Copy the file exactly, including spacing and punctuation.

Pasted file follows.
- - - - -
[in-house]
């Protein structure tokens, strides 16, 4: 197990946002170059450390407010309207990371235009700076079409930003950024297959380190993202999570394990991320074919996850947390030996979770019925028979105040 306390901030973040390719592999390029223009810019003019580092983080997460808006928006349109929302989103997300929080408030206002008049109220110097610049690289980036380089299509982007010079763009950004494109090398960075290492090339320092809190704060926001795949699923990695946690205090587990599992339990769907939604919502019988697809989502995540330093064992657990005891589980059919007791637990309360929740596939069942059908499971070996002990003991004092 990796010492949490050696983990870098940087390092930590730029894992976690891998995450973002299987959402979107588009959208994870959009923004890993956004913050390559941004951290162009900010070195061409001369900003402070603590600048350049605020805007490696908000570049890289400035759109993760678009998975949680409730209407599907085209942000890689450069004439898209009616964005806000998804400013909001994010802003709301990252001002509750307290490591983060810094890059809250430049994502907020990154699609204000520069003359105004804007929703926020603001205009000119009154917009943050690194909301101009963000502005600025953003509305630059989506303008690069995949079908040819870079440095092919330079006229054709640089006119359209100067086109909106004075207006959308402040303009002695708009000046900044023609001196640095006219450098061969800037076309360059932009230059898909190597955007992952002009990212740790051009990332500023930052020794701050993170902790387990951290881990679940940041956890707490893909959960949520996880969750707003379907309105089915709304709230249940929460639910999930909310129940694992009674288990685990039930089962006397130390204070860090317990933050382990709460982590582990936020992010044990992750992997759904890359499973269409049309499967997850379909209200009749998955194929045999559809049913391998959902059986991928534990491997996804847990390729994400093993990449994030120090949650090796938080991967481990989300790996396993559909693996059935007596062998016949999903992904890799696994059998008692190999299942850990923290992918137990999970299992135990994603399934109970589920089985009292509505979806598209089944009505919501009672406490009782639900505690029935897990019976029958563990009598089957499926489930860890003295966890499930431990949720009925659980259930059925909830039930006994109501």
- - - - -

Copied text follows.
[in-house]
């Protein structure tokens, strides 16, 4: 197990946002170059450390407010309207990371235009700076079409930003950024297959380190993202999570394990991320074919996850947390030996979770019925028979105040 306390901030973040390719592999390029223009810019003019580092983080997460808006928006349109929302989103997300929080408030206002008049109220110097610049690289980036380089299509982007010079763009950004494109090398960075290492090339320092809190704060926001795949699923990695946690205090587990599992339990769907939604919502019988697809989502995540330093064992657990005891589980059919007791637990309360929740596939069942059908499971070996002990003991004092 990796010492949490050696983990870098940087390092930590730029894992976690891998995450973002299987959402979107588009959208994870959009923004890993956004913050390559941004951290162009900010070195061409001369900003402070603590600048350049605020805007490696908000570049890289400035759109993760678009998975949680409730209407599907085209942000890689450069004439898209009616964005806000998804400013909001994010802003709301990252001002509750307290490591983060810094890059809250430049994502907020990154699609204000520069003359105004804007929703926020603001205009000119009154917009943050690194909301101009963000502005600025953003509305630059989506303008690069995949079908040819870079440095092919330079006229054709640089006119359209100067086109909106004075207006959308402040303009002695708009000046900044023609001196640095006219450098061969800037076309360059932009230059898909190597955007992952002009990212740790051009990332500023930052020794701050993170902790387990951290881990679940940041956890707490893909959960949520996880969750707003379907309105089915709304709230249940929460639910999930909310129940694992009674288990685990039930089962006397130390204070860090317990933050382990709460982590582990936020992010044990992750992997759904890359499973269409049309499967997850379909209200009749998955194929045999559809049913391998959902059986991928534990491997996804847990390729994400093993990449994030120090949650090796938080991967481990989300790996396993559909693996059935007596062998016949999903992904890799696994059998008692190999299942850990923290992918137990999970299992135990994603399934109970589920089985009292509505979806598209089944009505919501009672406490009782639900505690029935897990019976029958563990009598089957499926489930860890003295966890499930431990949720009925659980259930059925909830039930006994109501």